Convulsions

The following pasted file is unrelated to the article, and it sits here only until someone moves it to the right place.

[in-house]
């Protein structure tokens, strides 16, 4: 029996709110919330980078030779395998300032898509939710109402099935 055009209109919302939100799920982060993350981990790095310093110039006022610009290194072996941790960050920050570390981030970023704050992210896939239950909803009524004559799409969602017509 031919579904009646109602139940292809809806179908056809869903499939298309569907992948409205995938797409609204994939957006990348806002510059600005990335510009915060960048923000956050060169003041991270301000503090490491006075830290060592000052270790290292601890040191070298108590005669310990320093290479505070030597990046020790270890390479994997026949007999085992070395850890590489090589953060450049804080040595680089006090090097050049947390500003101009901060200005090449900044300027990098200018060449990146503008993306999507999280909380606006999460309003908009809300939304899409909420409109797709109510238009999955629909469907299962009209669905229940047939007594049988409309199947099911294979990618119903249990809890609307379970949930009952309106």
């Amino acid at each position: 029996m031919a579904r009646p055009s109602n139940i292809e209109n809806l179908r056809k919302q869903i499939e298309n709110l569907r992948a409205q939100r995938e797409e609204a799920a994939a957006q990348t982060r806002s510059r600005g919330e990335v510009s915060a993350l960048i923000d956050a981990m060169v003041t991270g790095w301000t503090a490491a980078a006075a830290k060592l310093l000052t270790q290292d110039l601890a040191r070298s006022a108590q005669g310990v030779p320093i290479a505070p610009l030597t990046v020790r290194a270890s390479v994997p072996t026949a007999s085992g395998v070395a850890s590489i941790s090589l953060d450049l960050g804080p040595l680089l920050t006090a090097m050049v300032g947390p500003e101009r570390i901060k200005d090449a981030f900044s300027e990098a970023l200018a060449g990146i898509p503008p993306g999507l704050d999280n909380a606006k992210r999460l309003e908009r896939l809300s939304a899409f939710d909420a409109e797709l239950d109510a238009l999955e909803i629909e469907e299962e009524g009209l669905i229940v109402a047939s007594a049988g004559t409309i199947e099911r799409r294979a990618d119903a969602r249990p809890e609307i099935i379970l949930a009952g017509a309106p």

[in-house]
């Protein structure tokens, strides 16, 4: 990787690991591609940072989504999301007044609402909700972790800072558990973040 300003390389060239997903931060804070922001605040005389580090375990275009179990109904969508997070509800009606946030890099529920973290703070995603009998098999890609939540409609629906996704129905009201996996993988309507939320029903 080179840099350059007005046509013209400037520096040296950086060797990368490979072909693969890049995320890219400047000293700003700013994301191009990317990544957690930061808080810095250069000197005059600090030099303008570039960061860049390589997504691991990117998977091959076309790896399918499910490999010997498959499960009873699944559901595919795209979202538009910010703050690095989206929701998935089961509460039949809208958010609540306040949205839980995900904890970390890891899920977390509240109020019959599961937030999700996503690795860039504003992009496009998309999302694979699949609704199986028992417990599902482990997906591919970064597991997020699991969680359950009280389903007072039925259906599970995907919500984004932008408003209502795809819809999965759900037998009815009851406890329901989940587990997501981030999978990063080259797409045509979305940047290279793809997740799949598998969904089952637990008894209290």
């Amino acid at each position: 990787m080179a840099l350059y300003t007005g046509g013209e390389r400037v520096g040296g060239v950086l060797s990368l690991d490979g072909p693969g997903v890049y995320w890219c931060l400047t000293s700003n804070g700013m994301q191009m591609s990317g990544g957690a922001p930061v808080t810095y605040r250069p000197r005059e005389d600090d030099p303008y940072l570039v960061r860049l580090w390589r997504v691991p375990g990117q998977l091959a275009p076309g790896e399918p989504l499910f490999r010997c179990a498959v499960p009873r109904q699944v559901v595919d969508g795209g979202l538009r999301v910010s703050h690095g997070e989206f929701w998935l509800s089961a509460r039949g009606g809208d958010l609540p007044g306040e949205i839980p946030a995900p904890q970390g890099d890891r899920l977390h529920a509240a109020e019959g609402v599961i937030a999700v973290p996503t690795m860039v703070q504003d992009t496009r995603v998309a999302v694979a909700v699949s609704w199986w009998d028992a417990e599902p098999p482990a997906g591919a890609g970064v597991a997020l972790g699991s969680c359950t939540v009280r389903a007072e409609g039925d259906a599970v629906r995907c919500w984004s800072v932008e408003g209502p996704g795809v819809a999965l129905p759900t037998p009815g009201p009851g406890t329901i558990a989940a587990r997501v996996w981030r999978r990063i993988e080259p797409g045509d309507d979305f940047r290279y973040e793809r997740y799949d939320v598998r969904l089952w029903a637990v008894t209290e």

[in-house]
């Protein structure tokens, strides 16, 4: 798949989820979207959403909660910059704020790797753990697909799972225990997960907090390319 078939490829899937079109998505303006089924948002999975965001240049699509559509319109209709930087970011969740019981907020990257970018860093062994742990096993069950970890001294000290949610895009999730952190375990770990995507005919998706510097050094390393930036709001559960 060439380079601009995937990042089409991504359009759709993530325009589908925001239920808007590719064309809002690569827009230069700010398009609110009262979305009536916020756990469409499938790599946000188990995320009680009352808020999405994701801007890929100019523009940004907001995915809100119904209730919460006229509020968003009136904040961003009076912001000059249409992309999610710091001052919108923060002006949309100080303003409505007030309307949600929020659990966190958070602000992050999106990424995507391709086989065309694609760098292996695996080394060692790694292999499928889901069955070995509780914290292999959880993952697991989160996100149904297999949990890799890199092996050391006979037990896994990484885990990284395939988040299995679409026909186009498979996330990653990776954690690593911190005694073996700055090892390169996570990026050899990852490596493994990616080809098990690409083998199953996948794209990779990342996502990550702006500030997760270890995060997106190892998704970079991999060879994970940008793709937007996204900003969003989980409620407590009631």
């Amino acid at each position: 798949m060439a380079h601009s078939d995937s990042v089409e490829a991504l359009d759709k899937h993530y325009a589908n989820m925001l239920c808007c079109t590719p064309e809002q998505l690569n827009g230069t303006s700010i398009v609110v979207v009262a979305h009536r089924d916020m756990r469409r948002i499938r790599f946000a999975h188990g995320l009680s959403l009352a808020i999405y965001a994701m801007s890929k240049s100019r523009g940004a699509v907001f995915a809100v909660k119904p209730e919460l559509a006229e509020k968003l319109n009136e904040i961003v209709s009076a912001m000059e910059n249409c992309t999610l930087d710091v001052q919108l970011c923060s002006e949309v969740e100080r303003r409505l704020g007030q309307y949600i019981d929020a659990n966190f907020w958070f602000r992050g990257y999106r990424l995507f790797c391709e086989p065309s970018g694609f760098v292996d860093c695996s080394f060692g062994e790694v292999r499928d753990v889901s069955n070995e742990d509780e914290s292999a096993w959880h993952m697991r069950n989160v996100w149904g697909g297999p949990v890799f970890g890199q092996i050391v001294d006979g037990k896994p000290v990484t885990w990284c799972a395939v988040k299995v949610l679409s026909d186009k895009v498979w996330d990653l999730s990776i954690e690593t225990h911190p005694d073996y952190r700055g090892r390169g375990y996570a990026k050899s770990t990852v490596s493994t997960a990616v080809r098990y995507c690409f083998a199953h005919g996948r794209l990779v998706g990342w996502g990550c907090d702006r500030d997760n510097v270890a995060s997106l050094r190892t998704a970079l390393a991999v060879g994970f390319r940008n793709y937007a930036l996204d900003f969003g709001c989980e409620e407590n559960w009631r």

Although most opiates produce convulsions when administered in very large doses, convulsions are most frequently observed when excessively large doses of MEPERIDINE (Demerol) or ¿-propoxyphene (Darvon) are administered. Emergent meperidine seizures are characterized by tremors and twitching, which may evolve into tonic-clonic (epileptic) convulsions. Focal and tonic-clonic seizures have been observed in patients overdosed with ¿-propoxyphene. The mechanisms whereby opioid drugs produce convulsive phenomena are not well understood and may involve several mechanisms, including (1) direct and indirect dysinhibition of glycine and GABA-mediated inhibition and (2) excitatory actions that are probably mediated by yet-to-be-classified receptors. The convulsant effects of ¿-propoxyphene can be readily antagonized by naloxone; however, meperidine's convulsant effects may be more resistant. Meperidine probably has a convulsant effect in its own right when administered in very large doses acutely, yet convulsant phenomena seen following the administration of multiple doses of meperidine are produced by the accumulation of a metabolite, normeperidine.

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